Global COVID-19 Vaccination Modelling

The COVID-19 pandemic continues to generate high levels of severe disease worldwide. Many countries have still only been able to deliver very minimal vaccination, leaving large bodies of developing infection. Furthermore, even in those that have delivered effective vaccination campaigns, waning immunity coupled with a rapidly evolving virus means disease remains highly prevalent.

In order to facilitate effective vaccination strategies in Low and Middle-Income Countries, the WHO’s SAGE Working Group on COVID-19 Vaccines released a request for focused modelling work to address uncertainties surrounding epidemiological, Social and Economic Impact scenarios of COVID-19 vaccination strategies. This project was developed in response to this call, with the aim to address the following 5 objectives:

  1. Shifting vaccination priorities with high infection-derived immunity.
    • If the focus is to prevent severe disease and death, which use groups should be prioritised for vaccination in high seroprevalence settings (and which use groups would derive relatively little benefit from vaccination)?
    • What serological data are needed to formulate a serology-informed national policy on vaccination?
  2. Cost-effectiveness of COVID-19 vaccines (compared to other vaccines).
    • For yet (largely) unvaccinated LMICs, in which use groups would vaccination be cost effective?
    • For well vaccinated countries, in which use groups would a fourth/fifth dose in Autumn 2022 (or annually) be cost-effective?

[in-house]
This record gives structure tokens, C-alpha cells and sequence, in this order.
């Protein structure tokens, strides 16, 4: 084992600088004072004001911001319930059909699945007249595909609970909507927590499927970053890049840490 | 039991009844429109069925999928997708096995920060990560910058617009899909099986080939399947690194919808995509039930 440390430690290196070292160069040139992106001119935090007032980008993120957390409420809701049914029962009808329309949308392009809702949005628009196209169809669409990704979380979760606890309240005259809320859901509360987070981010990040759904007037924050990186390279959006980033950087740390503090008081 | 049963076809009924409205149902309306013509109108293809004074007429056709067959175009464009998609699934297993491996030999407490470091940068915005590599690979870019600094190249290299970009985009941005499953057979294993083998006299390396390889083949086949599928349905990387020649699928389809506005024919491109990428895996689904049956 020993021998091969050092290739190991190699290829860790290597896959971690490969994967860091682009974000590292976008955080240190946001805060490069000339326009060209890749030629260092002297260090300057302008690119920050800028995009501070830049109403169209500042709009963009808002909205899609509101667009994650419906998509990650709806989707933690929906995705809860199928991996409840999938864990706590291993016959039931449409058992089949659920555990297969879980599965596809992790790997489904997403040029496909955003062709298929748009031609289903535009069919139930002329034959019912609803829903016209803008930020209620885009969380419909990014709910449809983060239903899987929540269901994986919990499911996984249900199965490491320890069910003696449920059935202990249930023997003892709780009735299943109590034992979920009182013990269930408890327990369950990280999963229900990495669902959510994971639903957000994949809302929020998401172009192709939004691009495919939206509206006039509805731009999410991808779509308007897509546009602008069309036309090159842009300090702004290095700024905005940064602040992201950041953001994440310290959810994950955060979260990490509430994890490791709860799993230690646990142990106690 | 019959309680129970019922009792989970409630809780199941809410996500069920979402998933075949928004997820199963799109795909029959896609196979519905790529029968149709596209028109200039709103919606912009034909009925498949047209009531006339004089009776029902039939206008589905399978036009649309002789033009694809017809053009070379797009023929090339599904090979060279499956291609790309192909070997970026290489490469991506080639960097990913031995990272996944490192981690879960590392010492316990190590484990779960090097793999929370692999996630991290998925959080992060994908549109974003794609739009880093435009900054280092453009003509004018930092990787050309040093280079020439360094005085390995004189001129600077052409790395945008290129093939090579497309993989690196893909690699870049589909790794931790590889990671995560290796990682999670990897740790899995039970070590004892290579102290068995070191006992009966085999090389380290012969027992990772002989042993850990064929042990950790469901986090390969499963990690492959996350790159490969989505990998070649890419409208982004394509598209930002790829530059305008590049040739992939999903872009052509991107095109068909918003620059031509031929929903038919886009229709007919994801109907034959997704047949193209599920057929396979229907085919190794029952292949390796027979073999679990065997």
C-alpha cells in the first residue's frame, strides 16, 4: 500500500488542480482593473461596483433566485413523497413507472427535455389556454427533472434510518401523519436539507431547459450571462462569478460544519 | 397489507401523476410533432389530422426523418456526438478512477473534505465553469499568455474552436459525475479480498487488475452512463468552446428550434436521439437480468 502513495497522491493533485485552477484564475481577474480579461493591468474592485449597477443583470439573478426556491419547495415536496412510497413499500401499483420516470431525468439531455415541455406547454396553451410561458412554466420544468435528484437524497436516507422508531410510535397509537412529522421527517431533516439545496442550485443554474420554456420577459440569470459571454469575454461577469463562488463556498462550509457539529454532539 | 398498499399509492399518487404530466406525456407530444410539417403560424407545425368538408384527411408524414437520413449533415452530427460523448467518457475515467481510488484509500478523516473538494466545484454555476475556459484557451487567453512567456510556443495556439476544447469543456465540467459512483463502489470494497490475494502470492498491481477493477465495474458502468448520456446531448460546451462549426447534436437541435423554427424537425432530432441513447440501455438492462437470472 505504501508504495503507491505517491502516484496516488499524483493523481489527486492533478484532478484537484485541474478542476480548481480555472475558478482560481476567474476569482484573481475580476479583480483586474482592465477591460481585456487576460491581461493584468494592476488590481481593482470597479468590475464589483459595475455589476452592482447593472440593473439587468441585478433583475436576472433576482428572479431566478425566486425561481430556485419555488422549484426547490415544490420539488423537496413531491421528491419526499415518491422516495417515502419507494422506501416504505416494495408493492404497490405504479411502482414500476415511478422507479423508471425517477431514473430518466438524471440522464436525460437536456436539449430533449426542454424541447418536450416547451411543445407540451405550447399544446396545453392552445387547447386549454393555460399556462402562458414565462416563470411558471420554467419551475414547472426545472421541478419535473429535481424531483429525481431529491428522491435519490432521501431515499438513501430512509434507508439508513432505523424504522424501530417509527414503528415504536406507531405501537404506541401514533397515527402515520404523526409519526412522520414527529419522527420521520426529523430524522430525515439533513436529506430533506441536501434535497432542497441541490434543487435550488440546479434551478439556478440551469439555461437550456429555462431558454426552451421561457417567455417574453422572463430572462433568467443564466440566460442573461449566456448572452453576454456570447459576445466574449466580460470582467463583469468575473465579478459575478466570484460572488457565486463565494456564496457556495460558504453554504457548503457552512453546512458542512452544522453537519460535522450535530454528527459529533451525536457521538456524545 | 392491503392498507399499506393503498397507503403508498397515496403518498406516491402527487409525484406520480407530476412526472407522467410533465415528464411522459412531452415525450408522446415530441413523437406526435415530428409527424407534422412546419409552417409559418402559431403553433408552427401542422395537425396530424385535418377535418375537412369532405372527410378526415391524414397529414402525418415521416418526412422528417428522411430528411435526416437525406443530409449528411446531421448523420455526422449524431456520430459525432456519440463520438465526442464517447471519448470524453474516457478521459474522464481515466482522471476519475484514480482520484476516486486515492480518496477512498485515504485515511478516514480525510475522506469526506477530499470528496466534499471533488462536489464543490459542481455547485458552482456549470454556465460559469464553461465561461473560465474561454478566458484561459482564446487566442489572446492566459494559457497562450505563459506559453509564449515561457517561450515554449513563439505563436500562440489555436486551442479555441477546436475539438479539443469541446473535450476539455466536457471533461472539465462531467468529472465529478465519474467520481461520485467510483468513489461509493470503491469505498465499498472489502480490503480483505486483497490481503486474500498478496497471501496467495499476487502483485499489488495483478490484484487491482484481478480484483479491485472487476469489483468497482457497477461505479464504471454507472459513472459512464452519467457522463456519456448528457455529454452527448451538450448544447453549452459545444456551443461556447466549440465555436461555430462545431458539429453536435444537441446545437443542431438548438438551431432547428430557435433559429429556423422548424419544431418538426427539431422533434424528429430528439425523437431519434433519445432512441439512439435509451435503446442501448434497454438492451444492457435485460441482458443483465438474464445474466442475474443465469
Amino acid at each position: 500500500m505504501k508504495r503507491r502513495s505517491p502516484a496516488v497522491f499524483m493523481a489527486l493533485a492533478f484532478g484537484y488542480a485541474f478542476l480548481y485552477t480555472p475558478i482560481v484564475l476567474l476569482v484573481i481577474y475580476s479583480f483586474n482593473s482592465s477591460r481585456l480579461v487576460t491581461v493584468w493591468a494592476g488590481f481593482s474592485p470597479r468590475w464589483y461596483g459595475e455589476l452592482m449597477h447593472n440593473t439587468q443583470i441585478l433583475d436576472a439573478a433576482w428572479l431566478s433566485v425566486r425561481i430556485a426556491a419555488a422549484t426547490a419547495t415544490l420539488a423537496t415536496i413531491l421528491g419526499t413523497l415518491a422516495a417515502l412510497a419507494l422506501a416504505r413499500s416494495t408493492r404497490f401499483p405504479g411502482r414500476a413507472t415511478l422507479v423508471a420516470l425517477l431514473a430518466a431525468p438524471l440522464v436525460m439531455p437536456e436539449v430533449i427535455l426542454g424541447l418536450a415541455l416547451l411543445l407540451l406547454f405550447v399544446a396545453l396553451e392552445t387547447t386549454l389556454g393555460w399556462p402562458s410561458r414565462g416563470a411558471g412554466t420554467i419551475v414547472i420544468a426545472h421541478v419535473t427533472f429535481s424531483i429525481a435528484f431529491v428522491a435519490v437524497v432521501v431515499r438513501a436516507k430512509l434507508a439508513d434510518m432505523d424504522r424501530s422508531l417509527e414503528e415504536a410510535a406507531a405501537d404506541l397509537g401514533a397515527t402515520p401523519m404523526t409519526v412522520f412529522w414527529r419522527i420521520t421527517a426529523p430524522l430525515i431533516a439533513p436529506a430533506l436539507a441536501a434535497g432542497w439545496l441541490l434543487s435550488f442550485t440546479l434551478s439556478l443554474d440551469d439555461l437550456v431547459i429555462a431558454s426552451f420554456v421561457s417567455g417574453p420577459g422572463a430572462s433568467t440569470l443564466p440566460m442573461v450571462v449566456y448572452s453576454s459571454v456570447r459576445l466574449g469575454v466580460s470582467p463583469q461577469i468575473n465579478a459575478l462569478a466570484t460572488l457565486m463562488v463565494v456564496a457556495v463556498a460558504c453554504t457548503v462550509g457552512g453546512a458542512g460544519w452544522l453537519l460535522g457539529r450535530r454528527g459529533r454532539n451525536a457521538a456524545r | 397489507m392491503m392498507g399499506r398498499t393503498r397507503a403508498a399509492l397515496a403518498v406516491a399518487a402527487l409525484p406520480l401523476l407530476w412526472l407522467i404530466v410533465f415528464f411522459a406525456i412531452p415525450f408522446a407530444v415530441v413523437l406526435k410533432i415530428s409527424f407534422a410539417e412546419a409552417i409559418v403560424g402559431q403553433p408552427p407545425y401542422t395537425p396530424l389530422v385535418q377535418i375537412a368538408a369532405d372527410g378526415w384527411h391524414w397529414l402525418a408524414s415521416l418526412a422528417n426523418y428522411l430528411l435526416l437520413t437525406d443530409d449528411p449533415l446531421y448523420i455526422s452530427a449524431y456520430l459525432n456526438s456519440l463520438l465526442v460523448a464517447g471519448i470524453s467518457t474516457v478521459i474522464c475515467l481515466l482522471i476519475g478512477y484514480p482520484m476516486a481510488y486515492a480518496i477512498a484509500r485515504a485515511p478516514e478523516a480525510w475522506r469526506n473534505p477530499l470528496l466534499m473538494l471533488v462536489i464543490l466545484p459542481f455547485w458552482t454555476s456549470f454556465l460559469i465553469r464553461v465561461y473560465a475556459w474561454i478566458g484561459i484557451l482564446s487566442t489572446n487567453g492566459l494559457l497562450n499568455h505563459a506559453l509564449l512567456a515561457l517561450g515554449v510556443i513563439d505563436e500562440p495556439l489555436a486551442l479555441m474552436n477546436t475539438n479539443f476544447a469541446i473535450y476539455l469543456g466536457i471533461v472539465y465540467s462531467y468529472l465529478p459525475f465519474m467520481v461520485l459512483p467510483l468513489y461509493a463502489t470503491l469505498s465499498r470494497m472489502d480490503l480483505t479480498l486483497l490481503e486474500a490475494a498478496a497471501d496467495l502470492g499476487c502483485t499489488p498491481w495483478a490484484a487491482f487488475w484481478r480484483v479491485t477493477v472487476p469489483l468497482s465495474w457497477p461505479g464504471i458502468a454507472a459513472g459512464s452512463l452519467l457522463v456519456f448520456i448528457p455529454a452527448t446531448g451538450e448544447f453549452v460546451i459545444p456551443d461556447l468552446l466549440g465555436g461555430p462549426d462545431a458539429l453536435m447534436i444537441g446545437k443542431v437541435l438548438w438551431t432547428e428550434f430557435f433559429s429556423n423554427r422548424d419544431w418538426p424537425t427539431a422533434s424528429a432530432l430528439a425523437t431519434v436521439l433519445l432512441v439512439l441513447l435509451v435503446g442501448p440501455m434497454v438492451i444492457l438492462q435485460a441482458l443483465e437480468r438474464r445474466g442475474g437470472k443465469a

3. Impact of Variants of Concern (VoC) on vaccination priorities.
    • What profile would a VoC have to warrant (re-)vaccination with current vaccines as an “insurance policy”, and which use groups should be prioritised for this?
    • What profile would a VoC have to have to warrant reactive (re-)vaccination with current vaccines in response to a surge in cases?
    • What profile would a VoC have to have to warrant (re-)vaccination with vaccines including new variants or a broadly protective vaccine?
  4. What would be the increased public health impact of a variant-adapted booster compared to boosting with current vaccines?
    • How does the public health impact achieved through variant-adapted vaccines versus current vaccines vary in populations with different levels of infection- versus vaccine induced seroprevalence?
    • What would be the optimal vaccination strategies (for reducing severe disease and for reducing infection rates), e.g. targeting high priority-use groups vs universal boosting, to achieve maximum public health impact?
  5. Under what assumptions about vaccine and variant characteristics would it be cost effective to switch to variant adapted vaccines for boosting?
    • How does the effectiveness of a variant adapted vaccine compare to using original vaccines, and how does this depend on vaccine and variant characteristics?